Even though I’m now working on a customer site, I haven’t forgotten about the conferences I just attended and the challenges they face. The current conference situation is that there are just too many conferences for laboratory informatics. Some are quite specific, such as this one last week for ELN, and there are also many for Biobanking, I hear. Not only are there too many, but it is difficult to find customers to speak and these conferences are looking to hear from real-life projects over what consultants or software vendors might say about projects, in general. But many companies are making it harder to present in that some have rules that you must be at a certain pay-grade level to present.
Too Many Conferences
As I mentioned, there are a multitude of conferences. Some of really quite expensive even before adding the travel costs and the issue of leaving work for a few days. Customers AND vendors can only afford to attend a certain number of them because there are just so many. On top of that, we keep wondering if single-topic conferences will go away, such as the ELN conferences. My opinion is this: when a topic is newer and “hot” then it will have at least one conference just for that topic because people are so interested in attending a conference on that topic. As the topic matures, that single-topic conference will go away and people who would have attended that single-topic conference will stop attending it and will start to attend the more general-purpose laboratory informatics conferences, if any. Thus, as we start to see the ELN topics mature and the multiple conferences struggle, these ELN conferences will eventually end up as defunct as the old LIMS conferences. It might not happen next year or the year after, but it will eventually happen. Everyone will talk about how sad they are and then, years later, talk about the “good old days when we used to have that great LIMS or ELN or whatever-single-topic-it-was conference” but it will be time to move on to the next exciting thing that will get its own conference.
As I just mentioned, some of these conferences are extremely expensive. If they deliver on the price, then they are worthwhile to attend. But even if they’re excellent, there would be only so many a person could put into their budget for the year. Even if the person gets the conference fee waived, for some reason, the travel costs and costs of being away from work still add up.
And that’s not just an issue for the people who merely want to attend, but anyone who wants to have a booth can tell you the cost is quite significant. On top of that, if the vendor also wants to speak in one of the presentation spots, that is usually an additional and also large cost. As such, the people that sponsor the conferences with their booths, talks and by paying for the receptions – even they can only afford to attend a certain number of these. In fact, even some of the largest vendors no longer try to have a presence at more than a handful of conferences each year. The cost just doesn’t justify it.
Too Much Alike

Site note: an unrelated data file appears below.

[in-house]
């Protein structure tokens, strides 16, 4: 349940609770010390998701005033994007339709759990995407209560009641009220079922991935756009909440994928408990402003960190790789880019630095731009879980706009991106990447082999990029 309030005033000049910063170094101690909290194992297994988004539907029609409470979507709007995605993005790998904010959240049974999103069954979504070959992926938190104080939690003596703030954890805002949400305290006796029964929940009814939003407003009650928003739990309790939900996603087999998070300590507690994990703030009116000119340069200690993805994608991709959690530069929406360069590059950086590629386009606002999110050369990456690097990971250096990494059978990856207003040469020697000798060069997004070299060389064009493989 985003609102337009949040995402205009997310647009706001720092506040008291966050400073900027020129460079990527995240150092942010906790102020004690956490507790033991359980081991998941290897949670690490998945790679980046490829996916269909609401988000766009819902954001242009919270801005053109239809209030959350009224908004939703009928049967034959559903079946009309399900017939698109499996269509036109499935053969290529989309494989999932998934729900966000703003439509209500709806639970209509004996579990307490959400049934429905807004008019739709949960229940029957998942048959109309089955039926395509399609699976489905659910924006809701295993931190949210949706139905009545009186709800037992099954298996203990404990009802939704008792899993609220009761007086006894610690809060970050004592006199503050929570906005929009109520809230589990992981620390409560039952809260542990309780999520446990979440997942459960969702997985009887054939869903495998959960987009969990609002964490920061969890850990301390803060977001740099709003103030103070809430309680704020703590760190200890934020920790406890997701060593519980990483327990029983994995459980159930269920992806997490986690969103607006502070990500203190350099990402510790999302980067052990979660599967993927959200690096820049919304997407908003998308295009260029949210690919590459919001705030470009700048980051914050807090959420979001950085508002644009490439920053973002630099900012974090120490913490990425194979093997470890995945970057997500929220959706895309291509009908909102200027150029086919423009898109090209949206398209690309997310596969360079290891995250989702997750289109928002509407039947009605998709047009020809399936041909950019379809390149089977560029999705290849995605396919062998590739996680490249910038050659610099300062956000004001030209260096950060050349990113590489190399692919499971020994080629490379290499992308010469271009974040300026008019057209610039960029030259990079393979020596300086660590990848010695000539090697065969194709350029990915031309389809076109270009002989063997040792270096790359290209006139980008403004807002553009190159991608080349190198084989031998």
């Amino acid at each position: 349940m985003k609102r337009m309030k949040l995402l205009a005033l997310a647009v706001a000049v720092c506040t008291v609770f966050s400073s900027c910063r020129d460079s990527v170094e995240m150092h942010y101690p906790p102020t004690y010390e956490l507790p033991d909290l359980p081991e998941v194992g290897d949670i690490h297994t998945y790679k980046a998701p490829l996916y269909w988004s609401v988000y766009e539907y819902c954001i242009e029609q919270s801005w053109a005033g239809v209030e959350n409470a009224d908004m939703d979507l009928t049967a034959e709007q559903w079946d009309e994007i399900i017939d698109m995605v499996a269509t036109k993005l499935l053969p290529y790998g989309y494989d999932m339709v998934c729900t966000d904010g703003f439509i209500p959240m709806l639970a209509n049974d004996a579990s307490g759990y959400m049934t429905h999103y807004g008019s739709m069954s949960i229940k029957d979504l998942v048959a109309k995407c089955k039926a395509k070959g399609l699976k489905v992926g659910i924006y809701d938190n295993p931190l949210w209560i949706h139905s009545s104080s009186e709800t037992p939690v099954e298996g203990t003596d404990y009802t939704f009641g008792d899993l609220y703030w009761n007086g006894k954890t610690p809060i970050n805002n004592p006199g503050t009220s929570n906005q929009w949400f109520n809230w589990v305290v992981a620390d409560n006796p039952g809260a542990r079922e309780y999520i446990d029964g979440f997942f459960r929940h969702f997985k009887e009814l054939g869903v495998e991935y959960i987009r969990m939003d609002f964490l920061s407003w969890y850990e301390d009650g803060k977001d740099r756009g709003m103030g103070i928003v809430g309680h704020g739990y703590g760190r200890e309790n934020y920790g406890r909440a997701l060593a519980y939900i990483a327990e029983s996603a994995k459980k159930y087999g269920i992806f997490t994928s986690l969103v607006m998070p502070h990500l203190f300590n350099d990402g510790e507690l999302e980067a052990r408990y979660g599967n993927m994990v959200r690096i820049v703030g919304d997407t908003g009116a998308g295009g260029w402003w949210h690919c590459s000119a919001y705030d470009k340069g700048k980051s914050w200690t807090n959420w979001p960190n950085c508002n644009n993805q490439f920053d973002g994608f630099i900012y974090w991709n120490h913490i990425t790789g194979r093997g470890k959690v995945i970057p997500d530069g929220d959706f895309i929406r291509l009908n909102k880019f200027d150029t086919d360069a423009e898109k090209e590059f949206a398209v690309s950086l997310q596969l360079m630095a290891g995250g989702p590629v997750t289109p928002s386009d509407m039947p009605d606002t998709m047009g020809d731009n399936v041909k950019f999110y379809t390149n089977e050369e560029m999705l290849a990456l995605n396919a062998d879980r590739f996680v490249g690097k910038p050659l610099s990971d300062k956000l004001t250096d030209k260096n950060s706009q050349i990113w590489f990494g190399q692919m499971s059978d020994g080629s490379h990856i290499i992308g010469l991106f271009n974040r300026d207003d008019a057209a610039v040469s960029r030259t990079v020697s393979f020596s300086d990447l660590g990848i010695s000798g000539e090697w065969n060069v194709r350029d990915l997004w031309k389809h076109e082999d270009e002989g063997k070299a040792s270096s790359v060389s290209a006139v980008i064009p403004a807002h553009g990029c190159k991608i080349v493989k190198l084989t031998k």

Another problem with the conferences is that too many of the same people are available to speak at all the conferences. That would be consultants such as myself, the same users that speak at many of the conferences – it just makes the agendas look so similar for each conference that it’s hard to differentiate one conference from another. That, plus the fact that many of the same topics are covered by all the conferences. So, between seeing much the same topics and many of the same names, it’s difficult for a new conference-goer to select one conference over another.
One reason that I think we won’t get a greater variety of customers speaking is that most of them are required to pass their presentations through their legal departments and some of them tell me it’s quite a hassle. One customer told me he volunteered to lead a roundtable because he did want to participate in the conference, but it’s just too hard to get presentations approved in order to give an actual talk.
Also, some companies are now stating that only people Director-level and up are allowed to present. Think of this – many of the people leading these projects are a lower management level than Director and, by the time they become a Director, they might not even be hands-on enough to speak distinctly about the details of these types of projects, depending what size company they’re at. Thus, if companies continue on this trend to allow only higher-and-higher levels to speak, we might be left with few speakers to select from.
People who attend these meetings do require quality content or they probably won’t bother to return. This is the case not just with the customers, but probably also the consultants and software vendors. So, it’s not a matter of just finding some warm bodies with unique topics and different names to participate in the proceedings. It’s gotten quite competitive to create unique lineups. That includes the consultant and software vendor talks, too. If a consultant or a software vendor speak, there is always the fear that the presentation will merely be a commercial for whatever they’re selling. In those situations where that turns out to be the case, because people are spending time and money on these conferences, they are just that much more disgusted that they had to sit through a commercial.
Mainly, the solution is that these conferences will continue to consolidate. Those that continue to succeed will remain around, at least for awhile. Those that are doing poorly will probably have to be put to rest unless they can come up with some truly compelling reason to stay around. With fewer conferences, we’ll need fewer presenters, too. That, plus the sponsorship model might change to create different sponsorship opportunities to those who would like to make their presence known.